Internal Law Firm E-mail Is Privileged From Discovery by Client in Securities Litigation
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In re Refco Securities Litigation, ___ F. Supp. 2d ___, 2011 WL 497441 (S.D.N.Y. 2011)
The U.S. District Court for the Southern District of New York held, in the context of securities litigation, that a law firm’s internal e-mail was privileged under the rule that documents intended solely for internal law office review are excepted from the client’s presumptive access to its file.
In the context of securities litigation, plaintiffs, investors and their investment manager, brought claims against a law firm for legal malpractice and aiding and abetting a breach of fiduciary duty. Pursuant to those claims, the investors and their investment manager sought discovery of an e-mail that had been circulated internally at the law firm and which generally included partners’ preliminary thoughts regarding certain clients and matters related to the present litigation. After the investors and their investment manager sought discovery of that e-mail, the court referred all claims against the firm to arbitration. The firm objected to discovery of the e-mail by asserting that it was privileged as an internal law firm communication/lawyer work product (not to be confused with the “anticipation of litigation” work product doctrine). A special master ordered production of the e-mail, notwithstanding the conclusion that it was irrelevant.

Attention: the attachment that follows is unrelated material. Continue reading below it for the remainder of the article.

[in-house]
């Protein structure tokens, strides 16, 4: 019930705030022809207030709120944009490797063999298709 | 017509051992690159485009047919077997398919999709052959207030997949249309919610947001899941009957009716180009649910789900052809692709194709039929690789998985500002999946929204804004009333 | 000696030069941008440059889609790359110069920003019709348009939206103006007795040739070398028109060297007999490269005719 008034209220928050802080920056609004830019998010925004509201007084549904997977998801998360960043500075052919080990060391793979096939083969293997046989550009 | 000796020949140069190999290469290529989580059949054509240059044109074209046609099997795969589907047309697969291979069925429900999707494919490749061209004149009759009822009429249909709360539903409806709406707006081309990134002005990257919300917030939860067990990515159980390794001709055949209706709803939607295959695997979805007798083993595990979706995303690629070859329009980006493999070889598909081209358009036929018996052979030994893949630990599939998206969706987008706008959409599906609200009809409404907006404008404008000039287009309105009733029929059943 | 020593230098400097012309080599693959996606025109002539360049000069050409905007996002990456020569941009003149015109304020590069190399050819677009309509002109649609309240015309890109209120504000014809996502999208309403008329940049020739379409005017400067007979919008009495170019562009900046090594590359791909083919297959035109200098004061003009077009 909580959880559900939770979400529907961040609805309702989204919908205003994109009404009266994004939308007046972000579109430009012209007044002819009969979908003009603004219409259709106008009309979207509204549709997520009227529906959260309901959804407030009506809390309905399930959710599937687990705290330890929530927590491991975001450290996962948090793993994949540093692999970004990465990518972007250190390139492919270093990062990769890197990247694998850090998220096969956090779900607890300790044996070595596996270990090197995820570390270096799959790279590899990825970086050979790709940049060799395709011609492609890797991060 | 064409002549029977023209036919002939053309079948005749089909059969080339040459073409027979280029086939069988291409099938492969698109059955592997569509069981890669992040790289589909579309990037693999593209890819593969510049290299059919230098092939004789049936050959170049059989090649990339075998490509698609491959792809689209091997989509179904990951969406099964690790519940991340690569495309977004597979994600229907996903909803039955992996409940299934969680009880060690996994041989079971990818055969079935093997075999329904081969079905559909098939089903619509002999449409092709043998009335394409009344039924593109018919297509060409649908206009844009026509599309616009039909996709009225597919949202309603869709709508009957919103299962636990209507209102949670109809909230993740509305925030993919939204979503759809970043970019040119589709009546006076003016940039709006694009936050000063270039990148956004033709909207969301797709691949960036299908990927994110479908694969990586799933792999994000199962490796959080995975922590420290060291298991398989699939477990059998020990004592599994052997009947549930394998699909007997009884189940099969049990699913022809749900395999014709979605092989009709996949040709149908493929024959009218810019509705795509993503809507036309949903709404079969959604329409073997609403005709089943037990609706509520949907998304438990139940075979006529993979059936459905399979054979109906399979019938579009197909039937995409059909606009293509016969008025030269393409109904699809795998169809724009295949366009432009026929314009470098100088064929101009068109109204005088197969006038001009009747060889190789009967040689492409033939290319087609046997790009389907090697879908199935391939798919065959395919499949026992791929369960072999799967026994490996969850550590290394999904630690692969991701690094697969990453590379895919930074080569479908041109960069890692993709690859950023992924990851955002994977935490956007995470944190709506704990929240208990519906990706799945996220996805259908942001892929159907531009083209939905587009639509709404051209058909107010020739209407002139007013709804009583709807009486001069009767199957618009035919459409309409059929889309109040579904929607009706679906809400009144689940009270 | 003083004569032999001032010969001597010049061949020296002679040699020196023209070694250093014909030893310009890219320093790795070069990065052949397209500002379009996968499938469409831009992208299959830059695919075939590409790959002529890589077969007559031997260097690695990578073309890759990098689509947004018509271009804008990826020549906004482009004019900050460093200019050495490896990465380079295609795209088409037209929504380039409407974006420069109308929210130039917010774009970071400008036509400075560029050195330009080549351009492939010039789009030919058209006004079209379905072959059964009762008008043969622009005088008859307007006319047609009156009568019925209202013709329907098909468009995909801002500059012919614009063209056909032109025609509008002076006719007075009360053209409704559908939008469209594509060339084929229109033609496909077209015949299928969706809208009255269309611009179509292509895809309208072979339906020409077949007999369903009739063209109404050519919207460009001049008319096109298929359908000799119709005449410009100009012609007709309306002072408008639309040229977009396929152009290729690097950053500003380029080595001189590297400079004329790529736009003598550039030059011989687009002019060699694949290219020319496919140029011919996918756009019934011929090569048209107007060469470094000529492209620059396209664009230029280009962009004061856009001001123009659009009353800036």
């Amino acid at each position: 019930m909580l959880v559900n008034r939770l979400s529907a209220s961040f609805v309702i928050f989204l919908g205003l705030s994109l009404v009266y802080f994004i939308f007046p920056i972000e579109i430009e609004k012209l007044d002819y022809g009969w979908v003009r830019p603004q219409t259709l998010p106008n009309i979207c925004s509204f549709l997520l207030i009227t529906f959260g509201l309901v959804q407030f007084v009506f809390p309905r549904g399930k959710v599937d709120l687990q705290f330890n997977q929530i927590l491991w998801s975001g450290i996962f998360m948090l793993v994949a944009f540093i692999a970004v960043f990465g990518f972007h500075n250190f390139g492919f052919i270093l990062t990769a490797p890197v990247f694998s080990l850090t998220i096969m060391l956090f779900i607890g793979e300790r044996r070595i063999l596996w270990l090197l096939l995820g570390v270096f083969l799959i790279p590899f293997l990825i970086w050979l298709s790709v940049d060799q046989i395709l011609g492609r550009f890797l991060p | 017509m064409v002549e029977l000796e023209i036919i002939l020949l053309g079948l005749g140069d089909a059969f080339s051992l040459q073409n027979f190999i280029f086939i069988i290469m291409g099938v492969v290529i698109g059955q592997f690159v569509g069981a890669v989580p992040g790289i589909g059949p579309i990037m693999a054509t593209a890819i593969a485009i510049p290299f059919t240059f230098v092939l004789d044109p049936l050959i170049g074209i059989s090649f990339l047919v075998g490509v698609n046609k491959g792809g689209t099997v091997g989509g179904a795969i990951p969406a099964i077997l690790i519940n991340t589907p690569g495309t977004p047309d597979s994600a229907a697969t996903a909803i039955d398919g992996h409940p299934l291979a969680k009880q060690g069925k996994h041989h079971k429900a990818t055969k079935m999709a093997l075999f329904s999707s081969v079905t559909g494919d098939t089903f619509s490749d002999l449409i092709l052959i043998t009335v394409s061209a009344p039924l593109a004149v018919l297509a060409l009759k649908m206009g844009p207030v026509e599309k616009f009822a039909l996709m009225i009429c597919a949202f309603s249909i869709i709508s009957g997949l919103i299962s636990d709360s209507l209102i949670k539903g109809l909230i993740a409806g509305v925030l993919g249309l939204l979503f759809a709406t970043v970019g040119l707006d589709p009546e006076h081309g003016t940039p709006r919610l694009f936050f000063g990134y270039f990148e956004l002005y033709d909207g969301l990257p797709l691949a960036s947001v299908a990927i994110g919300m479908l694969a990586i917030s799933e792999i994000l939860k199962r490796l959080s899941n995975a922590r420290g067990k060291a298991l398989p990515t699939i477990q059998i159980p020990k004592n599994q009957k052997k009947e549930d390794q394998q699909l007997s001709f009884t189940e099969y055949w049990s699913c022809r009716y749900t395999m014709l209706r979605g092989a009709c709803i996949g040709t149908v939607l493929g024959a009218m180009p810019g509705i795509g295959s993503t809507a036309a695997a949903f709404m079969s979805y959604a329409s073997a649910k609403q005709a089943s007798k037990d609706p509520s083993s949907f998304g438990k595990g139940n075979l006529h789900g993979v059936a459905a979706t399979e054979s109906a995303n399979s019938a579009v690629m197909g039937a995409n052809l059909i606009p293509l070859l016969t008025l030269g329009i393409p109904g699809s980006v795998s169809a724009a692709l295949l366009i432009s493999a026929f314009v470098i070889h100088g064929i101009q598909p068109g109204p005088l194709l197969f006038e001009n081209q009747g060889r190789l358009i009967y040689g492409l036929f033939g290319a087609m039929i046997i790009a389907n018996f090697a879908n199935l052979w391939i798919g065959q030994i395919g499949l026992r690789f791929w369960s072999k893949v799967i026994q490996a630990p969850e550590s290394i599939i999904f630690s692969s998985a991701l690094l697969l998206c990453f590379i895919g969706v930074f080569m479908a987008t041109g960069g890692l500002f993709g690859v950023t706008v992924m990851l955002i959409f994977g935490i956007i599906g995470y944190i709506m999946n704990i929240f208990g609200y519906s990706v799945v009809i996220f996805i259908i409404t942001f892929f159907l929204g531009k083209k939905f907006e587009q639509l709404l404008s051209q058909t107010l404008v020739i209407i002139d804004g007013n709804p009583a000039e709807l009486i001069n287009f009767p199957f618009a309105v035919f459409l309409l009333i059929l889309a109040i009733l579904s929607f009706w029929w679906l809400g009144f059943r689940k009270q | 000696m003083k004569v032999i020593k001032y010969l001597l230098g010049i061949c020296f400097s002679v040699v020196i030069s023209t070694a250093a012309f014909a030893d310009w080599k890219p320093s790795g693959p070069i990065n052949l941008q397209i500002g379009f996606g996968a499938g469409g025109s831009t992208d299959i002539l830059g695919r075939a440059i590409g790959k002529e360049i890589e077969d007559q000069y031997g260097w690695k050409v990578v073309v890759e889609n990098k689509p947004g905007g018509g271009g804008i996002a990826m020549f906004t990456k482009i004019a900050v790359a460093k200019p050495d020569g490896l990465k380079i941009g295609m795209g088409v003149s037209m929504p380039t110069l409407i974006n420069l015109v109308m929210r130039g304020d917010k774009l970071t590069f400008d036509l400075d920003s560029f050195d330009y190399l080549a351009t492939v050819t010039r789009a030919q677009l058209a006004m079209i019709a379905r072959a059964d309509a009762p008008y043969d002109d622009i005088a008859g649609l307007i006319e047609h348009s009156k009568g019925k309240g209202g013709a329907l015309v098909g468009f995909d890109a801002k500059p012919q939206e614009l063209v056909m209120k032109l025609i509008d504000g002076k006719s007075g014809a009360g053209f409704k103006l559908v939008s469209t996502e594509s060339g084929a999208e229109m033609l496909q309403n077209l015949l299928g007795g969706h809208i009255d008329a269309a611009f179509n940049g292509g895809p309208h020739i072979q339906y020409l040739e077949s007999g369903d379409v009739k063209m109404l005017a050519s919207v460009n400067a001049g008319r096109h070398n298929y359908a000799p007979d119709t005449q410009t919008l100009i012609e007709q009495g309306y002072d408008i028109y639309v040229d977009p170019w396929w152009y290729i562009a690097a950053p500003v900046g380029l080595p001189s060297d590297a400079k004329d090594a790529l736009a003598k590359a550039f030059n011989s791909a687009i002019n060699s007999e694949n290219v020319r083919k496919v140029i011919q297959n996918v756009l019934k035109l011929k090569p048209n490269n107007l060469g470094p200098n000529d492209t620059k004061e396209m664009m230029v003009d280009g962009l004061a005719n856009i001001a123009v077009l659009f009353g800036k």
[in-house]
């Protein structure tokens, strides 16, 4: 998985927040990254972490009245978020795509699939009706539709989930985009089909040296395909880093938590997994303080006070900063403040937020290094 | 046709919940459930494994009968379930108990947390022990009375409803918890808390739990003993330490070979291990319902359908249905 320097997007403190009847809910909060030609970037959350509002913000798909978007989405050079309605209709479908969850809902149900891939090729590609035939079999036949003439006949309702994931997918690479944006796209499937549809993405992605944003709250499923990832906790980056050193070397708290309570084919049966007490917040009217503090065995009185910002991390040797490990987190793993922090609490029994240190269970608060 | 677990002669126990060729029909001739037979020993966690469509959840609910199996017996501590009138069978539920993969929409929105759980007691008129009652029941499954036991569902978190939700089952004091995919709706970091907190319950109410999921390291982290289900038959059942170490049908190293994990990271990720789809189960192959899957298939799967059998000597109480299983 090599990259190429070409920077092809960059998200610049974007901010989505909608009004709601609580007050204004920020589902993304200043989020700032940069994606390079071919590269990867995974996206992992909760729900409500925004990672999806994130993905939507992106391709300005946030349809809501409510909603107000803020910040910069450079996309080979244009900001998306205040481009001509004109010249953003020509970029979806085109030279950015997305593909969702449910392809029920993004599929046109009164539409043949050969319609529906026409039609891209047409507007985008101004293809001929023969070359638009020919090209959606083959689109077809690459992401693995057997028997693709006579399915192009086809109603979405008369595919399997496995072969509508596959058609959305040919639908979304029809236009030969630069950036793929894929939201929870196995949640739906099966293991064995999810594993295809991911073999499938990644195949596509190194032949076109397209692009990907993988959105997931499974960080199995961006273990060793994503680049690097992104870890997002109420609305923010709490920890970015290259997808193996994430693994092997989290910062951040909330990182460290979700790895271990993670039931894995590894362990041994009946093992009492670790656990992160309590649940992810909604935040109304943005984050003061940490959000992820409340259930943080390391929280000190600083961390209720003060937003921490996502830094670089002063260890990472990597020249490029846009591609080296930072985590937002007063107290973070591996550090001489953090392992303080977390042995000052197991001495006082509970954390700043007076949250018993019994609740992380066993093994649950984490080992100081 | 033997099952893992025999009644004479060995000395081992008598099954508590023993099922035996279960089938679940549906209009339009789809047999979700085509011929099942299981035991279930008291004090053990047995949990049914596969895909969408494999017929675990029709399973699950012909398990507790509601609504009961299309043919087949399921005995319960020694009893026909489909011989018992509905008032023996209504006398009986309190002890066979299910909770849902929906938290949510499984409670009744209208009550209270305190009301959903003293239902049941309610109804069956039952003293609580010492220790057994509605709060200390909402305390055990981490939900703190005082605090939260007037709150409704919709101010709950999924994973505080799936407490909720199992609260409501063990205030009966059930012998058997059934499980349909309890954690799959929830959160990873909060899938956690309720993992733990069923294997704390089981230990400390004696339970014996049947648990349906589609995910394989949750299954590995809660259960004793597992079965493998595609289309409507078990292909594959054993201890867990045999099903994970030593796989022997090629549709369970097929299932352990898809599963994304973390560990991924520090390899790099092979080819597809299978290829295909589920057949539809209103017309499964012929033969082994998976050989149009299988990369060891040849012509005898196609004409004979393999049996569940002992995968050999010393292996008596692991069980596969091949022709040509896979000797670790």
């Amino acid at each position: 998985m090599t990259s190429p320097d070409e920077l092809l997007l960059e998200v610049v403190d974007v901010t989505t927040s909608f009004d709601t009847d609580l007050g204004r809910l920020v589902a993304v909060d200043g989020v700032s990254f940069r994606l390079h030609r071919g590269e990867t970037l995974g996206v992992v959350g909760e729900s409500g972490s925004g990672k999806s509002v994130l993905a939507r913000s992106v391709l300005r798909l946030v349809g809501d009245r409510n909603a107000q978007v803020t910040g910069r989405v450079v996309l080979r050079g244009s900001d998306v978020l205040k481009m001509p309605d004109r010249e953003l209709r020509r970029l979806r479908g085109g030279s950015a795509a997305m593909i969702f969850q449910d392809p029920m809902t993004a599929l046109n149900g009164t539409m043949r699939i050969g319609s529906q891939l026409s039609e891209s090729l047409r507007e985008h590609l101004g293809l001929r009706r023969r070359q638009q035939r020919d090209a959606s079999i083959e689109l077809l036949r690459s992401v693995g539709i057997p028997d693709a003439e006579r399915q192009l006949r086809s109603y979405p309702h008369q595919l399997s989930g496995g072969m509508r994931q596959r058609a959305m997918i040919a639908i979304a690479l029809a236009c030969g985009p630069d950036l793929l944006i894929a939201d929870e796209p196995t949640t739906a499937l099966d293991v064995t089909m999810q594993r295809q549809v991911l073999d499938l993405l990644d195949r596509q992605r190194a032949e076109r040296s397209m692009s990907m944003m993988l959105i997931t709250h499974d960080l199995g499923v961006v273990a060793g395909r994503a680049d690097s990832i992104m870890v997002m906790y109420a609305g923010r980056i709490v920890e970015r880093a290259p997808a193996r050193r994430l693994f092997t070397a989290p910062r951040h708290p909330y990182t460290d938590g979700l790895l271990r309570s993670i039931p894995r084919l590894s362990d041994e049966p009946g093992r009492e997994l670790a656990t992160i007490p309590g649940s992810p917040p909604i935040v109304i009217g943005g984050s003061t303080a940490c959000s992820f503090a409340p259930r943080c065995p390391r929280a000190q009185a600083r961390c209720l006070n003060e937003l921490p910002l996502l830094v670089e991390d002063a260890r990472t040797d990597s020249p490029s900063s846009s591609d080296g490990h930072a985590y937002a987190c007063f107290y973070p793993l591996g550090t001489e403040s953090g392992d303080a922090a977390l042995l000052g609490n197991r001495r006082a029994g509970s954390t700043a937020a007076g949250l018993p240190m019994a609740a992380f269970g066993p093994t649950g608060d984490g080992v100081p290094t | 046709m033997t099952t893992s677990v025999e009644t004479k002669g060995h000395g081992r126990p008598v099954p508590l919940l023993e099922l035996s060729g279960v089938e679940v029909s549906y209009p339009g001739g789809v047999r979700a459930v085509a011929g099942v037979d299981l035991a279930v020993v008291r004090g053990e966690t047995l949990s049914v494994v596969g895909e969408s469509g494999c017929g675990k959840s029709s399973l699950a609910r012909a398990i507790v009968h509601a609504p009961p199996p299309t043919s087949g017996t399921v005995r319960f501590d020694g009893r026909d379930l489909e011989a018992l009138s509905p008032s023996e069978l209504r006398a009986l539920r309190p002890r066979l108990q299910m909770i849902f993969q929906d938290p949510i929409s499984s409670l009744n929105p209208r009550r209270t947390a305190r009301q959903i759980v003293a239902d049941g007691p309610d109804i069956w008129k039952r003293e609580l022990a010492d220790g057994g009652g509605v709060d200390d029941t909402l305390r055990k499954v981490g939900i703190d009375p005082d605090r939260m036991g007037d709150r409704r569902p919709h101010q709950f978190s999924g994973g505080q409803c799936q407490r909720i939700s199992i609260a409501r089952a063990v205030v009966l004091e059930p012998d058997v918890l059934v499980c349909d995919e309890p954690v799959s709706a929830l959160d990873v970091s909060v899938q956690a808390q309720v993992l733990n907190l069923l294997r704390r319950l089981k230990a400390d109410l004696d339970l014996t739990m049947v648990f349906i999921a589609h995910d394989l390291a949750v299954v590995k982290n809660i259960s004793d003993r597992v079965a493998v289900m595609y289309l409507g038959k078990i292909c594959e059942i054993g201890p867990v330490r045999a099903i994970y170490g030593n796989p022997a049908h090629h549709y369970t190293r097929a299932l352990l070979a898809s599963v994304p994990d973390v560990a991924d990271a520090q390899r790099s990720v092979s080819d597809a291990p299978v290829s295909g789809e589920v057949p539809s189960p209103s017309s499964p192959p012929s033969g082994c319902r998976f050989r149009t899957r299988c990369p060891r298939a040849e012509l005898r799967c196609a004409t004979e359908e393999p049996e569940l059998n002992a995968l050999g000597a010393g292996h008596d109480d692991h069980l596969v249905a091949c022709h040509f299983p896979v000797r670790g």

On appeal, the district court held that the special master had abused his discretion because the e-mail was both irrelevant and privileged. The e-mail was irrelevant to the securities litigation, the court held, because the law firm was no longer a party to that litigation. Moreover, the e-mail was privileged under New York law, which recognizes that although clients have presumptive access to the entirety of the client file, there is an exception for documents intended solely for internal law office review. The investors and their investment manager, however, contended that there is an exception to this exception when the client demonstrates a clear need for the document. But the court held that the investors and their investment manager had no clear need for the e-mail because their claims against the firm were not before the court.
Significance of Opinion
This opinion applies New York state law regarding the privilege that attaches to certain internal law firm communications and the effect of that privilege on clients’ access to the client’s law firm files. Whereas the privilege is usually applied in the context of litigation between attorney and former client, the court here applies the privilege in litigation in which the law firm asserting the privilege is not a party.
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